Architecture School can be a lonely place at times despite being surround by your friends and colleagues. I know from personal experience that at times, it easy to question your drive, dedication, talent, or ability. Maybe you shouldn’t be in architecture school … you don’t have what it takes. You spend a million hours in design studio learning new skills and techniques – always looking for that great idea – something that will help guide you through your design problem and leave you feeling good about the end result …
and it doesn’t ever come.
Every now and then I get an email or a comment that makes me think I need to write a post on the subject. It used to happen far more frequently but since I’ve been at this blog thing for a while, I think I’ve hit all the typical questions in some form or fashion. Earlier this week, I had an exchange with an architecture student that was both happy and sad at the same time. This persons situation and comment wasn’t entirely unique, many people have emailed me asking for advice on finding their place in the world of architecture, but for some reason this one struck me slightly different from the others.
I have inserted a screen grab of the original comment exchange below:
There are few architects that haven’t had moments of insecurity, where they questioned their abilities, or even if after practicing architecture for a while, didn’t wonder if they didn’t make a wrong decision somewhere along the line. I don’t really think this experience is unique to architects but that doesn’t mean we don’t grab and hold on to it as our own.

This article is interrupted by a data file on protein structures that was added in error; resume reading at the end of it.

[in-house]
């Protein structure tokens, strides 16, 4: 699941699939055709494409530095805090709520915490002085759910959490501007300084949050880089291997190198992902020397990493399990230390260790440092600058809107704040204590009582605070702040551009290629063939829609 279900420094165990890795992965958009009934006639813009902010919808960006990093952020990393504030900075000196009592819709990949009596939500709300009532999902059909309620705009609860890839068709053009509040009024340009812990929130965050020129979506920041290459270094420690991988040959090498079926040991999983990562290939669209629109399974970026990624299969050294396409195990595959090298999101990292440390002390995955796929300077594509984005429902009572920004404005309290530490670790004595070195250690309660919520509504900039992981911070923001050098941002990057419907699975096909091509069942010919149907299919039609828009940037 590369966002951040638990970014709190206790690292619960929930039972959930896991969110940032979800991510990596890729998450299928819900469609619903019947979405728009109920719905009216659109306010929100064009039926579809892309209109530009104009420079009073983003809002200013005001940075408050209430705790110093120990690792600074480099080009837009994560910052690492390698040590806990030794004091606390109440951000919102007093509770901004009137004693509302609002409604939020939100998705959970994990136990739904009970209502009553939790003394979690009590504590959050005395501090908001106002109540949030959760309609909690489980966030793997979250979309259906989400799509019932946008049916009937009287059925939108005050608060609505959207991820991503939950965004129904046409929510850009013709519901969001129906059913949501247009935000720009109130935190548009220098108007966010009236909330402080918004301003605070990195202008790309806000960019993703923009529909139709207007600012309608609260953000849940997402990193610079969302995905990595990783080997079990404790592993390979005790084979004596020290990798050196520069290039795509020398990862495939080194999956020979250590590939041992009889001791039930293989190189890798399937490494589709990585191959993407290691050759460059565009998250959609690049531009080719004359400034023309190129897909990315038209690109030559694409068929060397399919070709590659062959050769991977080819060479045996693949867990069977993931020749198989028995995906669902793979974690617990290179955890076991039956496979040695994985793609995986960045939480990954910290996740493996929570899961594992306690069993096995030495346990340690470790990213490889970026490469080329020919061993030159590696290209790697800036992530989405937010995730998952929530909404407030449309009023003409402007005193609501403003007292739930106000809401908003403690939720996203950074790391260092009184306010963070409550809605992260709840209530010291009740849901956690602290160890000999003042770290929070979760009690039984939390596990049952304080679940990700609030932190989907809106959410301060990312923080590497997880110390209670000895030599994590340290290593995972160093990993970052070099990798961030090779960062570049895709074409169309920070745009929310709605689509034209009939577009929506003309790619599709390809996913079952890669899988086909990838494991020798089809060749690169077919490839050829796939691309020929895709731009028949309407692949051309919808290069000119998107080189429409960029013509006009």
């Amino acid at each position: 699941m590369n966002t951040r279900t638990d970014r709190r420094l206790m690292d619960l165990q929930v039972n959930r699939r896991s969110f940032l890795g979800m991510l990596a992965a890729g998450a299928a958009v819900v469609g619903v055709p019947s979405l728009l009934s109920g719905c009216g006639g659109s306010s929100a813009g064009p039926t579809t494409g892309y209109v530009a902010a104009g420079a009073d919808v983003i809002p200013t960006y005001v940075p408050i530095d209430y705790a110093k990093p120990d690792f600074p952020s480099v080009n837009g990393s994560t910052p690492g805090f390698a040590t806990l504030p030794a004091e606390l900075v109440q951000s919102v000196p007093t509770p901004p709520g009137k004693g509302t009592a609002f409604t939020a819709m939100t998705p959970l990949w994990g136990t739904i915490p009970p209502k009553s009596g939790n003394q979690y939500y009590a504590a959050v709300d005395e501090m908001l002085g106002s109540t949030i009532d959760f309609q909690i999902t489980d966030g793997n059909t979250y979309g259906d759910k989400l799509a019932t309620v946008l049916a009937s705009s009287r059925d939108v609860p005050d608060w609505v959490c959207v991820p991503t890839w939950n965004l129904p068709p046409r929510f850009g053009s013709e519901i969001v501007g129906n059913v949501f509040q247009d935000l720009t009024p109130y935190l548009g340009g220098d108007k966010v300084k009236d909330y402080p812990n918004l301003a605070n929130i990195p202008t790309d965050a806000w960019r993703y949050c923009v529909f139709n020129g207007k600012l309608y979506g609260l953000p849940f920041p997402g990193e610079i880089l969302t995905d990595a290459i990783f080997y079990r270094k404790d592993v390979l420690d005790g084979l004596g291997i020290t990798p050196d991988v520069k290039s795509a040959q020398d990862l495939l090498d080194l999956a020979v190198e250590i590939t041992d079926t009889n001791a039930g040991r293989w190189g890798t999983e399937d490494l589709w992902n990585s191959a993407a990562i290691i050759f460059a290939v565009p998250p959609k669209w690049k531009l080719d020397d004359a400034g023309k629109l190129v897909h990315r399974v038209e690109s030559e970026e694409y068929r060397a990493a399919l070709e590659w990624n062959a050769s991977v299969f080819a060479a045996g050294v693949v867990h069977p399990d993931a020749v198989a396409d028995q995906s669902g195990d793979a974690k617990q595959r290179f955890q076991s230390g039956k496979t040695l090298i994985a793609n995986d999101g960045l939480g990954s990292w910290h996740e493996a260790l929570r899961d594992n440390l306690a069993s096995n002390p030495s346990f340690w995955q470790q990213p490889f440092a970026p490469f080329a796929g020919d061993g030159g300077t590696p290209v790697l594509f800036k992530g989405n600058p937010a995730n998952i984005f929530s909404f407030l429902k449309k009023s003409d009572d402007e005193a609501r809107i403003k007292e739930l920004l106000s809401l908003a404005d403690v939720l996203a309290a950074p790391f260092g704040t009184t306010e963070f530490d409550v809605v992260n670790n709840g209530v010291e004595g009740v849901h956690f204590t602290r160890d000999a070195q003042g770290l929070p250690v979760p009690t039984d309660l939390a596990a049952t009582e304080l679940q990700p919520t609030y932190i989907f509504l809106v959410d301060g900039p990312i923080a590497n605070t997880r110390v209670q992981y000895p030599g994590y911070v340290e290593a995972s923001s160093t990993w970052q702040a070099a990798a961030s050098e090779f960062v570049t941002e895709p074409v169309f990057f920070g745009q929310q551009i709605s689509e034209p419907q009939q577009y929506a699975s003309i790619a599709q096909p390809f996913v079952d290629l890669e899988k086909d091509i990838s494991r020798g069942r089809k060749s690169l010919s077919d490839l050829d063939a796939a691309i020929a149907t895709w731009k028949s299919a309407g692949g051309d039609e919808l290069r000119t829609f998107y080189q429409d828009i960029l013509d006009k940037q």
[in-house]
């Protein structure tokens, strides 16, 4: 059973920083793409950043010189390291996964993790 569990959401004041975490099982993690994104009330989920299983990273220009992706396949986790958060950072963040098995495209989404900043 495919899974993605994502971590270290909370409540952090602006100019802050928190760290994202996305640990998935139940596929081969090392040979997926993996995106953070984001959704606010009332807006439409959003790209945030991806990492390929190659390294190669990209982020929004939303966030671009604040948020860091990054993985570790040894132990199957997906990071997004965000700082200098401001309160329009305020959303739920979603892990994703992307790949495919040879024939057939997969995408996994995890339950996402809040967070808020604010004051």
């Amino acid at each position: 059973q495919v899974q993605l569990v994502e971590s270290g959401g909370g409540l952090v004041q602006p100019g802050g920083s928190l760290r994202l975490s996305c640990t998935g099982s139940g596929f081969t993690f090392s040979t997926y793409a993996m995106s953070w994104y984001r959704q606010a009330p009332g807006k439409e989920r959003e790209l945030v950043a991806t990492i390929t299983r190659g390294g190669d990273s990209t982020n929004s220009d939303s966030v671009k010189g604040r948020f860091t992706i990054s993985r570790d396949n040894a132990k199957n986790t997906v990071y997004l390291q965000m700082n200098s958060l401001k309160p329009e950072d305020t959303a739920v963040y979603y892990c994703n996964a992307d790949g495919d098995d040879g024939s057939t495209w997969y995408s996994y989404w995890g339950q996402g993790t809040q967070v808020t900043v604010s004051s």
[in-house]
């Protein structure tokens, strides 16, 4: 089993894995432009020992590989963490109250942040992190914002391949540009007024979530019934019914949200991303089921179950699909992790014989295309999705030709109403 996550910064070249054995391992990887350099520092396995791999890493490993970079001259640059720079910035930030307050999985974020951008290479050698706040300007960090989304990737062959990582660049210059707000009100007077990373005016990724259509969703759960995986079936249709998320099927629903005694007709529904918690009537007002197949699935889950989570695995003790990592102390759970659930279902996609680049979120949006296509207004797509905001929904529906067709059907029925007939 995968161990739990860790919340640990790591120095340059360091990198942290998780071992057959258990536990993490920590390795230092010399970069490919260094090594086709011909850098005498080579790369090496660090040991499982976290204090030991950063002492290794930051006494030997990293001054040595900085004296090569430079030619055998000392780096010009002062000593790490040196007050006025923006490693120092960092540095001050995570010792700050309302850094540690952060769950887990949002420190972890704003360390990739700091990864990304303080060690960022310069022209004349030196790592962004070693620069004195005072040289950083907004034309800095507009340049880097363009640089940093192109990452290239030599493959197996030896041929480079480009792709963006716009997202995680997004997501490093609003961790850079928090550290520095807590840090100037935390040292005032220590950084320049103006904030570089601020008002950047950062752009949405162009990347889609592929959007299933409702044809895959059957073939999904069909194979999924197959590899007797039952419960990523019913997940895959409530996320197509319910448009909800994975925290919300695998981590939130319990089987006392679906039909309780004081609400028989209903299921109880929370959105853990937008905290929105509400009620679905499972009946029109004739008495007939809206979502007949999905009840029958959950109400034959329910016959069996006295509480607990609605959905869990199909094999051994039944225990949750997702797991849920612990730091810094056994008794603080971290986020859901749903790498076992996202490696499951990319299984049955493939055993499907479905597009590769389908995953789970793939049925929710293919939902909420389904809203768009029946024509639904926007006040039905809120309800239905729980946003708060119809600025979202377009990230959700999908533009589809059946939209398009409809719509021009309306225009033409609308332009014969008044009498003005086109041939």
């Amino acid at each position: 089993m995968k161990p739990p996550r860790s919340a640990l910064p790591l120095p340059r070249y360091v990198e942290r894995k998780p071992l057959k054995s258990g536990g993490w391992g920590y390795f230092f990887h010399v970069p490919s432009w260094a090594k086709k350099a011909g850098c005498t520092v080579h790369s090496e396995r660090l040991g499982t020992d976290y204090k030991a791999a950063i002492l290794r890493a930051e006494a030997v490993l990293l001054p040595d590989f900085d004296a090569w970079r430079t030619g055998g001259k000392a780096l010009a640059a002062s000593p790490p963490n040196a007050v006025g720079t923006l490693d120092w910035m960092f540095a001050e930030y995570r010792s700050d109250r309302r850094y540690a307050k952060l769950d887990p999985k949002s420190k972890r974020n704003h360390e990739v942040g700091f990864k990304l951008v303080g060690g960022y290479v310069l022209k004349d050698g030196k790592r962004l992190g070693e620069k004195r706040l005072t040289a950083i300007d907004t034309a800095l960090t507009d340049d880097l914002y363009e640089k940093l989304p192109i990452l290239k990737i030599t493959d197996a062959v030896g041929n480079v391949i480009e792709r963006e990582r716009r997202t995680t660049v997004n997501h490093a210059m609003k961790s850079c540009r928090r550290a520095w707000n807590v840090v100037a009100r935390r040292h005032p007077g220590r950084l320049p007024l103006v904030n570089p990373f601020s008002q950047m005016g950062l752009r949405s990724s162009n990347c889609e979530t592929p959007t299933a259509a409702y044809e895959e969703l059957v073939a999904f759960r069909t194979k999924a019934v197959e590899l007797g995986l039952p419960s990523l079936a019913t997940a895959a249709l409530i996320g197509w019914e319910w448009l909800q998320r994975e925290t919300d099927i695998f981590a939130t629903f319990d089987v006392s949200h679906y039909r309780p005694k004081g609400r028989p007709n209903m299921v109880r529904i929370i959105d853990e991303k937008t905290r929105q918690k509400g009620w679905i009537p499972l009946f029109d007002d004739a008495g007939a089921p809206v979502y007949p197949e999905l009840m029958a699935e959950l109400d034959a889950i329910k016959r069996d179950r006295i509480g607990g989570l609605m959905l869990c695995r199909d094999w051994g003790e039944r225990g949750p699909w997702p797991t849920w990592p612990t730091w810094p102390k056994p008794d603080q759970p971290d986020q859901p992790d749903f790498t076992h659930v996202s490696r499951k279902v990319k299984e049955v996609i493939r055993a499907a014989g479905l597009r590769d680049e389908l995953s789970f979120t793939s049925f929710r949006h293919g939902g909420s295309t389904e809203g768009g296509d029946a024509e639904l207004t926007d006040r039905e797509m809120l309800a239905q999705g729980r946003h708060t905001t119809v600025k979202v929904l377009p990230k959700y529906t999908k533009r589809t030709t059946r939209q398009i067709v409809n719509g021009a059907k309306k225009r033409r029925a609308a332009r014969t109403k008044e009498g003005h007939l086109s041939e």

It is fairly well documented on this site that I knew I wanted to be an architect from the age of 5. When I finally made it to architecture school, I quickly realized that I wasn’t as great as I thought I was. I looked at the work the geniuses around me were creating and had a fairly sizable panic attack when it dawned on my that all I ever wanted to be was an architect and I was terrible at it. (You can read more about that moment in the post ‘ Do you want to be an Architect? The College Years‘)
My father gave me a piece of advice back then that has stuck with me and I have shared many times over :
“People go to college to learn how to learn …”
This has turned out to be a great piece of advice – particularly when you find yourself sitting on the couch at night responding to the worried emails of young people who haven’t had enough time to find their way in life or figure out who they are … yet. I think it’s important that college architecture students hear that it’s okay that they haven’t got it all figured out.
“You are still incredibly young so try not to spend too much time figuring yourself out or limiting what you think you are capable of. As a student, you spend a lot of time on the proverbial island and all you can do is look across the way at what other people are doing on their island. Real life isn’t like this so relax…”
I’d like to say that despite my architectural career not following the path I planned, I’m pretty happy with where I’ve landed. If I had paid too much attention to those moments of self-doubt, who knows where I’d be. The same thing holds true for everybody – things that are the hardest become the most worthwhile. Show up, work hard, and relax … everything is probably going to be just fine.